Influx of New Directors Is Opportunity to Sharpen Focus on Research, Care

Since AACI’s 2016 annual meeting, about two dozen new directors have taken on top leadership roles at AACI cancer centers. At its 2017 annual meeting in Washington, DC, AACI welcomed many of those new leaders at a breakfast on October 16.

AACI President Stanton Gerson, MD, told the new directors to utilize the programs, initiatives and meetings hosted by AACI as they transition into their new jobs. For example, AACI could be a resource for populating a cancer center’s external advisory board.

AACI President-Elect Roy Jensen, MD, concurred, telling the directors that AACI is a good group to bounce ideas off of, and the Association provides many forums for exchanging ideas.

As reported in the October 20 issue of The Cancer Letter, Robert Ferris, MD, the new director of the University of Pittsburgh UPMC Hillman Cancer Center, said that one reason for the turnover could be that a lot of directors “had been in place for a long time and they wanted to retire”. However, the changing nature of the job—greater responsibility for treating expanding patient populations, for example—may have been more of a factor in the shifting leadership, he said.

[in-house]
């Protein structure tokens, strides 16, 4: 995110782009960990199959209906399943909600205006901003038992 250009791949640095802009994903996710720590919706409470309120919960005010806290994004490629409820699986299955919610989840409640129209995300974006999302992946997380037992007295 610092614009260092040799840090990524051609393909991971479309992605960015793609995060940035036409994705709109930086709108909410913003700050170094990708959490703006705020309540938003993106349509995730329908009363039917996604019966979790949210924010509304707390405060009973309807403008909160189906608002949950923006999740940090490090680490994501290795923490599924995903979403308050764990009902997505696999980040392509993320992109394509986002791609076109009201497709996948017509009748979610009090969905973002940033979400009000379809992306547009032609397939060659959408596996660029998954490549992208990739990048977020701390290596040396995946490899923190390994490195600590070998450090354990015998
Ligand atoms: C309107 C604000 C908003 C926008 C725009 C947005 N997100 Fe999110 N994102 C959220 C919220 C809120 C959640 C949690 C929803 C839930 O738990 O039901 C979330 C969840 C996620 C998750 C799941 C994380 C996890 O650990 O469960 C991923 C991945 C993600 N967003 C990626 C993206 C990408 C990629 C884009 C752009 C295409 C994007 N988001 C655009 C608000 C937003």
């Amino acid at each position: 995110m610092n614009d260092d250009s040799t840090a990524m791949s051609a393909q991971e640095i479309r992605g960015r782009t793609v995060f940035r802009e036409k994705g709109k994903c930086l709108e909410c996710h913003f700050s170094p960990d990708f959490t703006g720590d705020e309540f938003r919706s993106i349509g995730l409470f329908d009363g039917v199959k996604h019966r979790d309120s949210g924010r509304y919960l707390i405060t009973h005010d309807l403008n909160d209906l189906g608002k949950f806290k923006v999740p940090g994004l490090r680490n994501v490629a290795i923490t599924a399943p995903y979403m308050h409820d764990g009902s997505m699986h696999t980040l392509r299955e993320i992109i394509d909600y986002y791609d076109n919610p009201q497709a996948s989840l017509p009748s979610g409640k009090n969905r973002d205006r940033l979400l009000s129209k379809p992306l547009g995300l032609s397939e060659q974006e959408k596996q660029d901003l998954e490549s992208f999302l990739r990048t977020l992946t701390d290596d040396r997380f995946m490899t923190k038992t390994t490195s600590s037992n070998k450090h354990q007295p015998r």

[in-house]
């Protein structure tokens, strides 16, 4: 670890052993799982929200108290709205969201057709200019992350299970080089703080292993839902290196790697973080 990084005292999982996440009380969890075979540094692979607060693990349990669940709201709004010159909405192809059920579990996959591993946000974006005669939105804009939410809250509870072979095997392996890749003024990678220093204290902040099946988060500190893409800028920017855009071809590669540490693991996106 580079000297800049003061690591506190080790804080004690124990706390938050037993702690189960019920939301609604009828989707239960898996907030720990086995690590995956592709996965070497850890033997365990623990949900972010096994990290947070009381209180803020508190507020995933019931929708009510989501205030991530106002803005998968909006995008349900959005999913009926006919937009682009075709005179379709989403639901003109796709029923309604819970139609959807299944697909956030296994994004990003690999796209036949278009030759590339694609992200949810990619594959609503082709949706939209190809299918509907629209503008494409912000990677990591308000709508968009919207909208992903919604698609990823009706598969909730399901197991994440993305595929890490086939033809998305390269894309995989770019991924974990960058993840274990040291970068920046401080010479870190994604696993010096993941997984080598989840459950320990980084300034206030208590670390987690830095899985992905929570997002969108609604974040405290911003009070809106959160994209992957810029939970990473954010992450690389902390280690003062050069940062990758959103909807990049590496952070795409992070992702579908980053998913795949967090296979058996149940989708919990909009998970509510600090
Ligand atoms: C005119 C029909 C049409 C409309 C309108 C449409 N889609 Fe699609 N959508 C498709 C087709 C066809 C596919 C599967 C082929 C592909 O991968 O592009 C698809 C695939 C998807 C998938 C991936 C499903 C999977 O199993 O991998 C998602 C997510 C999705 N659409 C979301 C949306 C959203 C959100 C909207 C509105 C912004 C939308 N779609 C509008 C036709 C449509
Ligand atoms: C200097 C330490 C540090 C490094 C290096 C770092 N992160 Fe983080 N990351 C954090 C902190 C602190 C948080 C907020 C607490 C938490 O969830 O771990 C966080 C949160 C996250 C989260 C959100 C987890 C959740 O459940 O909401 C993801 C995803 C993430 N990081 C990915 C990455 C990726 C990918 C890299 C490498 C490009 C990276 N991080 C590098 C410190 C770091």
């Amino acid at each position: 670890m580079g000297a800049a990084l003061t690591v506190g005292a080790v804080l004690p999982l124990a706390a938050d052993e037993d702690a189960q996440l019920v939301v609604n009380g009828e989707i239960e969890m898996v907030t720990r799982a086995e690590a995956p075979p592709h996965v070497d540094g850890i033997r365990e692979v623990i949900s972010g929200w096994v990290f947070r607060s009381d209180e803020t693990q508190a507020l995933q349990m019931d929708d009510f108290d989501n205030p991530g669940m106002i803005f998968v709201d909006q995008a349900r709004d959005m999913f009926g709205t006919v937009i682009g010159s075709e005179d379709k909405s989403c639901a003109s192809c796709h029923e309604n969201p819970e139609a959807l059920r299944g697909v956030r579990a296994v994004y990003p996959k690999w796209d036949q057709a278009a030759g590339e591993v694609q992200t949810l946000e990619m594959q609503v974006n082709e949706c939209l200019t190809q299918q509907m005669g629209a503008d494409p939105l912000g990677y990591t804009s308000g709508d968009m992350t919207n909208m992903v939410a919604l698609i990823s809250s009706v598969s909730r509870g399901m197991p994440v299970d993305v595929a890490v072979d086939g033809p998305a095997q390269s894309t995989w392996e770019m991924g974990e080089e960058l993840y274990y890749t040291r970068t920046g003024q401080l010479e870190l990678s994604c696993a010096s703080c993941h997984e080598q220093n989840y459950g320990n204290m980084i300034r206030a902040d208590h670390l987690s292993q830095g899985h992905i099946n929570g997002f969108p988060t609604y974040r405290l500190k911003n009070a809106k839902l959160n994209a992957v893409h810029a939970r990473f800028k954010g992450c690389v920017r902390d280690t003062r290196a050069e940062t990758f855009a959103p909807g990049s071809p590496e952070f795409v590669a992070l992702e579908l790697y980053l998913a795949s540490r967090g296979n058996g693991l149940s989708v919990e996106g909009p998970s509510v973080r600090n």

Another new cancer center leader, Eric Fearon, MD, PhD, director of the University of Michigan Comprehensive Cancer Center, told The Cancer Letter: “Based in part on the tremendous pace of recent progress in the cancer field and the promise for further major advances, I think it is an amazing time to serve as a cancer center director.”

AACI Executive Director Barbara Duffy Stewart, MPH, said that having so many new cancer center leaders will yield fresh perspectives on the association’s mission to help centers keep pace with the changing landscape in science, technology and health care.

According to Dr. Gerson, the unprecedented influx of new directors “is an opportunity to renew our focus and commitment to advancing our shared mission. The cancer centers represent the major national effort against cancer, combining research, clinical care, training and community outreach."